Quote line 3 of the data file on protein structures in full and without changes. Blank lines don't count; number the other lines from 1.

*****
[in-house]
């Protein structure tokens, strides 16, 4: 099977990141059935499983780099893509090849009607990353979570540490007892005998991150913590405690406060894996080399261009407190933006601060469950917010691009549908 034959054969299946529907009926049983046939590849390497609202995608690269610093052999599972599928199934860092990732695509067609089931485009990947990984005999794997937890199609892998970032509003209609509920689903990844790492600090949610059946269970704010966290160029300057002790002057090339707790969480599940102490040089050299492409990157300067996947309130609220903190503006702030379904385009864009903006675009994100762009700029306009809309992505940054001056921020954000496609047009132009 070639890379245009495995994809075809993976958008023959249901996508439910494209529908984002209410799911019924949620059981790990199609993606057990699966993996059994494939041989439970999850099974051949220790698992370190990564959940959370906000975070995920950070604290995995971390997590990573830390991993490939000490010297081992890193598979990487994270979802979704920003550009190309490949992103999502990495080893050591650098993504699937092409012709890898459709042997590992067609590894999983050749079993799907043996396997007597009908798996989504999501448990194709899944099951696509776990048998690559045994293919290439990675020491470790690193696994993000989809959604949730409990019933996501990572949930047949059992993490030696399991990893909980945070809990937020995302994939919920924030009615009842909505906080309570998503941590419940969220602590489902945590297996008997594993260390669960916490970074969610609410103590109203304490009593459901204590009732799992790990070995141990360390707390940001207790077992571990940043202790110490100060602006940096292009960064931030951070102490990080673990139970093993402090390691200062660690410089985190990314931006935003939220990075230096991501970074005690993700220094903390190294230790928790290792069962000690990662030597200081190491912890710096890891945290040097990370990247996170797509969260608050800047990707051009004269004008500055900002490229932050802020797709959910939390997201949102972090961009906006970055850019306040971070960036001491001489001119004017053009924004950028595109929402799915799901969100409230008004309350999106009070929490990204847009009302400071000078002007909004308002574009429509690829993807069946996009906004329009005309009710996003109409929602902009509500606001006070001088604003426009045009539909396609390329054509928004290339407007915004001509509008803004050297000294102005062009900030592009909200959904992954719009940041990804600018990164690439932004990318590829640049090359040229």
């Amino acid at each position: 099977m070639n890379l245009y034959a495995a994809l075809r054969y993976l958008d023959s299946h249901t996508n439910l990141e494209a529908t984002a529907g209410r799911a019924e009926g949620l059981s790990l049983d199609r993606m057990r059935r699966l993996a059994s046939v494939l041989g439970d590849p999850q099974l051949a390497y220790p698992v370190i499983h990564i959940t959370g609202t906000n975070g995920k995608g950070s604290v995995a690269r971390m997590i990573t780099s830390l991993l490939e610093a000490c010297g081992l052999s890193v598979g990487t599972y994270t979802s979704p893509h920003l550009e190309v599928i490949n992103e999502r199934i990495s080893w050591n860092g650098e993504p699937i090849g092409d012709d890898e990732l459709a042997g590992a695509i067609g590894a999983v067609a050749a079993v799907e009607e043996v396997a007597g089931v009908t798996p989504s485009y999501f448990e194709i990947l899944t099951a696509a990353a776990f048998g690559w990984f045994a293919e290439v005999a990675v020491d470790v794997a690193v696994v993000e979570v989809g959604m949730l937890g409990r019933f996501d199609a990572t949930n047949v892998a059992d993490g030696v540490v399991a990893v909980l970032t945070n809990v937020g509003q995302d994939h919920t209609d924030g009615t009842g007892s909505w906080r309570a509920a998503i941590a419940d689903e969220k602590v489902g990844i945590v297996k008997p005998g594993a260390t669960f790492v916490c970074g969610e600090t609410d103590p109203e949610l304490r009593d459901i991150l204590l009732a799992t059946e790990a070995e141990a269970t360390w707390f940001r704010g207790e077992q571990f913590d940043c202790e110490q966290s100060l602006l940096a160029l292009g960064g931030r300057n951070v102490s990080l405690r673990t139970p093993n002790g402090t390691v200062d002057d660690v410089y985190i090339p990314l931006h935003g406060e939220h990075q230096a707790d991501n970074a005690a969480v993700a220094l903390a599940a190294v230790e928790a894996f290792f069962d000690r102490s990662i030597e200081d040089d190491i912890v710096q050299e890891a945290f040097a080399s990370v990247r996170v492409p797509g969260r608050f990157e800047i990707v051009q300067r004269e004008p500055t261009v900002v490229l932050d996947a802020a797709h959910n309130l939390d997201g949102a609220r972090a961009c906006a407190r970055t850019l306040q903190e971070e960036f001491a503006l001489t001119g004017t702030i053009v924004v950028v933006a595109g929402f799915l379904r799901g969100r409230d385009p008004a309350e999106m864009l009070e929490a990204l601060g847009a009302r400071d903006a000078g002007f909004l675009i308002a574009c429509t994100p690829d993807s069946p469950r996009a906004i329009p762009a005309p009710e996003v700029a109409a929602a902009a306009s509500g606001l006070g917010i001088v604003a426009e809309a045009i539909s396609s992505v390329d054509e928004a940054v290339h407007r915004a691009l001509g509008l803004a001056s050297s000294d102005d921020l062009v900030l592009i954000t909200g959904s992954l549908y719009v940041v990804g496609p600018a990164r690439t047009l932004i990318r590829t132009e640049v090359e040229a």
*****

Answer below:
């Amino acid at each position: 099977m070639n890379l245009y034959a495995a994809l075809r054969y993976l958008d023959s299946h249901t996508n439910l990141e494209a529908t984002a529907g209410r799911a019924e009926g949620l059981s790990l049983d199609r993606m057990r059935r699966l993996a059994s046939v494939l041989g439970d590849p999850q099974l051949a390497y220790p698992v370190i499983h990564i959940t959370g609202t906000n975070g995920k995608g950070s604290v995995a690269r971390m997590i990573t780099s830390l991993l490939e610093a000490c010297g081992l052999s890193v598979g990487t599972y994270t979802s979704p893509h920003l550009e190309v599928i490949n992103e999502r199934i990495s080893w050591n860092g650098e993504p699937i090849g092409d012709d890898e990732l459709a042997g590992a695509i067609g590894a999983v067609a050749a079993v799907e009607e043996v396997a007597g089931v009908t798996p989504s485009y999501f448990e194709i990947l899944t099951a696509a990353a776990f048998g690559w990984f045994a293919e290439v005999a990675v020491d470790v794997a690193v696994v993000e979570v989809g959604m949730l937890g409990r019933f996501d199609a990572t949930n047949v892998a059992d993490g030696v540490v399991a990893v909980l970032t945070n809990v937020g509003q995302d994939h919920t209609d924030g009615t009842g007892s909505w906080r309570a509920a998503i941590a419940d689903e969220k602590v489902g990844i945590v297996k008997p005998g594993a260390t669960f790492v916490c970074g969610e600090t609410d103590p109203e949610l304490r009593d459901i991150l204590l009732a799992t059946e790990a070995e141990a269970t360390w707390f940001r704010g207790e077992q571990f913590d940043c202790e110490q966290s100060l602006l940096a160029l292009g960064g931030r300057n951070v102490s990080l405690r673990t139970p093993n002790g402090t390691v200062d002057d660690v410089y985190i090339p990314l931006h935003g406060e939220h990075q230096a707790d991501n970074a005690a969480v993700a220094l903390a599940a190294v230790e928790a894996f290792f069962d000690r102490s990662i030597e200081d040089d190491i912890v710096q050299e890891a945290f040097a080399s990370v990247r996170v492409p797509g969260r608050f990157e800047i990707v051009q300067r004269e004008p500055t261009v900002v490229l932050d996947a802020a797709h959910n309130l939390d997201g949102a609220r972090a961009c906006a407190r970055t850019l306040q903190e971070e960036f001491a503006l001489t001119g004017t702030i053009v924004v950028v933006a595109g929402f799915l379904r799901g969100r409230d385009p008004a309350e999106m864009l009070e929490a990204l601060g847009a009302r400071d903006a000078g002007f909004l675009i308002a574009c429509t994100p690829d993807s069946p469950r996009a906004i329009p762009a005309p009710e996003v700029a109409a929602a902009a306009s509500g606001l006070g917010i001088v604003a426009e809309a045009i539909s396609s992505v390329d054509e928004a940054v290339h407007r915004a691009l001509g509008l803004a001056s050297s000294d102005d921020l062009v900030l592009i954000t909200g959904s992954l549908y719009v940041v990804g496609p600018a990164r690439t047009l932004i990318r590829t132009e640049v090359e040229a």